Chicago Theatre Review
Cherry Orchard – Raven Theatre
The close of Raven Theatre’s 2011 series ended without the bang one would anticipate, judging by the stellar roster of productions. While their season opener, Tennessee William’s powerhouse “Cat on a Hot Tin Roof” received bold acclaim for its tight ensemble mechanics, Chekhov’s “The Cherry Orchard” unfortunately doesn’t live up. While indeed there were glimpses of promise in the production—the set design and lighting were inspired— the actual performance, what the audience really pays to see, doesn’t really pay off.
Set in Russia just after the turn of the 20th century, the ancestral home and sweeping cherry orchards of matriarch Lyubov Andreyevna Ranevskaya’s is in foreclosure. Seemingly unable to rein in spending, the family must decide how to proceed—to save their beloved home and orchard or fall victim to their dwindling bank accounts and bad sense. The pickings are ripe for exceptional drama, though in the hands of director Michael Menendian, the production withers.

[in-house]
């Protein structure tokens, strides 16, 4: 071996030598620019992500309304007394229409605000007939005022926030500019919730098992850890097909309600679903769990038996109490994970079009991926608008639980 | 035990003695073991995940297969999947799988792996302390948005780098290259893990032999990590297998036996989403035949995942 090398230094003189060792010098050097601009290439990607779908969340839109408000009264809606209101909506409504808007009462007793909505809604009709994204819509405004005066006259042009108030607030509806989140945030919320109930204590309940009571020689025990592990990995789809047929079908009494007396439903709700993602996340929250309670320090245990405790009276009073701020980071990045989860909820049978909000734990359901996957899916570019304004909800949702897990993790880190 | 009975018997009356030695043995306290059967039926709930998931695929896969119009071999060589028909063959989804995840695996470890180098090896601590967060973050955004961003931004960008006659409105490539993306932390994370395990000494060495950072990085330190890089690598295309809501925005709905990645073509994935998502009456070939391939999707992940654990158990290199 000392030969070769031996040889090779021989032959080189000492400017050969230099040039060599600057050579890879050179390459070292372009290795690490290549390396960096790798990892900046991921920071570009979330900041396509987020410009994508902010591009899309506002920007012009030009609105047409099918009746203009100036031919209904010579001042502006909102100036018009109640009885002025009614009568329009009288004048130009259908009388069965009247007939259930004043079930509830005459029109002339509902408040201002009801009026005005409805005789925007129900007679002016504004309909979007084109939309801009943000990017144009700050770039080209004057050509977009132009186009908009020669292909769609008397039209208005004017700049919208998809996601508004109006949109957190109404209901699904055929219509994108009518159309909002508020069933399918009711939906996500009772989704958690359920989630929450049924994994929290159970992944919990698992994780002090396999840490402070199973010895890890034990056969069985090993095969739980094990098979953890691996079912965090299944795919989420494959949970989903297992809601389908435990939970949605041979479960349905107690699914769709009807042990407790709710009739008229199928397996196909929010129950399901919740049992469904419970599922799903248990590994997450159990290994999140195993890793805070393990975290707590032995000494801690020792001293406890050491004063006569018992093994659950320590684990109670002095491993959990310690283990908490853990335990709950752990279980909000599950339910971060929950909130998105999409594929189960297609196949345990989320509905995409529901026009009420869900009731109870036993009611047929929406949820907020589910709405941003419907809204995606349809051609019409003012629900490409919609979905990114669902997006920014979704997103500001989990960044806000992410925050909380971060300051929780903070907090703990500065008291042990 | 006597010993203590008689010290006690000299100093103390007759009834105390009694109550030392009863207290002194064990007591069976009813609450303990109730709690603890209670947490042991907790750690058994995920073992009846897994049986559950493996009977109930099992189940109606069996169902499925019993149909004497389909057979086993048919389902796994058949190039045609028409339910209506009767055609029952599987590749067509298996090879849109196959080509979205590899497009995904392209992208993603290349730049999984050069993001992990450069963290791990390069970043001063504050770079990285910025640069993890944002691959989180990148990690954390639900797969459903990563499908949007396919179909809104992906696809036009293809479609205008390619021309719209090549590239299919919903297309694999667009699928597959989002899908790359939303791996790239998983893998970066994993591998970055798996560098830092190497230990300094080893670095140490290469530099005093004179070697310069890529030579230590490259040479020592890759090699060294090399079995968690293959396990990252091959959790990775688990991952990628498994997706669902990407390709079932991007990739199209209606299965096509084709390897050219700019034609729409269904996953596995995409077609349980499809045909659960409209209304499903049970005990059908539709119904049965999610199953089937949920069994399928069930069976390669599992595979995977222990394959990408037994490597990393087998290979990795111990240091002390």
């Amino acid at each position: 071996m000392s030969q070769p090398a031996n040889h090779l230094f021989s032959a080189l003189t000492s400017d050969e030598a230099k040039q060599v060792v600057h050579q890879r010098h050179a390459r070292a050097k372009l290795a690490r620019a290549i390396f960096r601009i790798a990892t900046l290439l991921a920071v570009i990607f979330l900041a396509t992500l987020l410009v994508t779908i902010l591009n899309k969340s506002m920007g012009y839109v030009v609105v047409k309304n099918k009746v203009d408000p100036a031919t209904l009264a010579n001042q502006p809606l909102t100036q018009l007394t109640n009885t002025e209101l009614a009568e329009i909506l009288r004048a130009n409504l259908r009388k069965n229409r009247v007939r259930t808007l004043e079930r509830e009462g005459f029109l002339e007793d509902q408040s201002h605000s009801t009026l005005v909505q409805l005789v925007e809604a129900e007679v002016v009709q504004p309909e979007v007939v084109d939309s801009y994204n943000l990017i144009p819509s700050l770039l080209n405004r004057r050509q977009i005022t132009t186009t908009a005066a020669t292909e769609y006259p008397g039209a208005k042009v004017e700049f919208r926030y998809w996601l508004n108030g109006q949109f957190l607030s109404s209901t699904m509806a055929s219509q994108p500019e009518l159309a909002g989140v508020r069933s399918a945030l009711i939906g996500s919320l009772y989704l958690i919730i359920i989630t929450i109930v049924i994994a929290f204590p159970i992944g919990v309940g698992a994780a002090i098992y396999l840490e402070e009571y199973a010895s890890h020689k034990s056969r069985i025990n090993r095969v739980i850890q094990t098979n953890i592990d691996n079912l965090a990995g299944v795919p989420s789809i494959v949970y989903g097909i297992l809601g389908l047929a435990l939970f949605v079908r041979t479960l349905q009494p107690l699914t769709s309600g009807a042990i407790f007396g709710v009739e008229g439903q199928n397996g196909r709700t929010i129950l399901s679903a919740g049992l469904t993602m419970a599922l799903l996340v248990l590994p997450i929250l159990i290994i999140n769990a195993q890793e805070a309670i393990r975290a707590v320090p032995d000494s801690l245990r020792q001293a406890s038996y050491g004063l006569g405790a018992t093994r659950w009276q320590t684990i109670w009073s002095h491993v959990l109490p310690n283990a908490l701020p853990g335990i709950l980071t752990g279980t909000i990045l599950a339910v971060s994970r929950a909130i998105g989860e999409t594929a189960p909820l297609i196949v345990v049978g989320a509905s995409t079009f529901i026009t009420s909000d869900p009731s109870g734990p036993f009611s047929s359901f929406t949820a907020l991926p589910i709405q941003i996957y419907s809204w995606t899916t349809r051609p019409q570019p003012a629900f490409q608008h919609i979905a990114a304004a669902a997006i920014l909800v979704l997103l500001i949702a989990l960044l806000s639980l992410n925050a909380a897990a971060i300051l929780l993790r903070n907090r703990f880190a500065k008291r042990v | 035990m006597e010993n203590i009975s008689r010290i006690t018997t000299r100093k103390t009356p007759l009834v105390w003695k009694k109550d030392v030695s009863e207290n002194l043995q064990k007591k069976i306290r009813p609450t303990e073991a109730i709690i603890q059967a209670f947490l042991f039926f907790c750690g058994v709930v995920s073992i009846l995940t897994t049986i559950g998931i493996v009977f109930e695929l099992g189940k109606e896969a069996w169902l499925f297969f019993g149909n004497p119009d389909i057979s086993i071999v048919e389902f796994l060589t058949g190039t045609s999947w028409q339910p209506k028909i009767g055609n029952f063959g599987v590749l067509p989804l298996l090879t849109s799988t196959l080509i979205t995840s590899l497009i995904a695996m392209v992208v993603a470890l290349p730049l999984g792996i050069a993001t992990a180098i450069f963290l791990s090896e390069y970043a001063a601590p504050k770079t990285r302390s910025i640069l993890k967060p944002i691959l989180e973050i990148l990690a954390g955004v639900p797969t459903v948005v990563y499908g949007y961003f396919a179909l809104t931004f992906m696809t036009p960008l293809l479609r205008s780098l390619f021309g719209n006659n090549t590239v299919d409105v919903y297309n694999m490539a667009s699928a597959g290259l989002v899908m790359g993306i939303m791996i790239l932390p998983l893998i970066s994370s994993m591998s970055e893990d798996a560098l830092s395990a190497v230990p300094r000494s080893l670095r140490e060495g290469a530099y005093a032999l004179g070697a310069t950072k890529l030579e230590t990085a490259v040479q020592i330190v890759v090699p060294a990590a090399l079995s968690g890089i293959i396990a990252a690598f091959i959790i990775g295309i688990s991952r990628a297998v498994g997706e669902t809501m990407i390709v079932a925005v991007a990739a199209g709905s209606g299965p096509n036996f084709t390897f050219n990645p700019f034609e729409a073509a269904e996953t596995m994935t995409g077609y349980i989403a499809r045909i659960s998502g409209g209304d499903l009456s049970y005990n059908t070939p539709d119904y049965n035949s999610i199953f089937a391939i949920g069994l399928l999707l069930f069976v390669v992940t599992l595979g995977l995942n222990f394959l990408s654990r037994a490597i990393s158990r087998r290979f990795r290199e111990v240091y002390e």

Maybe it’s the translation, this one by Jean-Claude van Itallie, maybe it’s the direction, but mostly, it’s the cast. The actors played too much on the nose to do one of Chekhov’s most beloved and poignant plays any real service. The play is broadly acted, and rather than focusing on the subtle delivery of lines, most players pushed through them, almost spiting them out, itching it seemed, to get on with it, and after the first act I wished they would. Between the abundance of direct address to the audience instead of each other and focus on characters eccentricities instead of attention to their ethos, there wasn’t much to rave about.
Still, the evening wasn’t all for naught. Performances by Liz Fletcher as Charlotta Ivanovna, Kelli Strickland as Dunyasha and Michael Morgan Peters as tutor Trofimov, shone through the rest.
The show runs now through July 23rd 2011 at the Raven Theatre, 6157 N. Clark St, Chicago.
Reviewed by: Elisa Karbin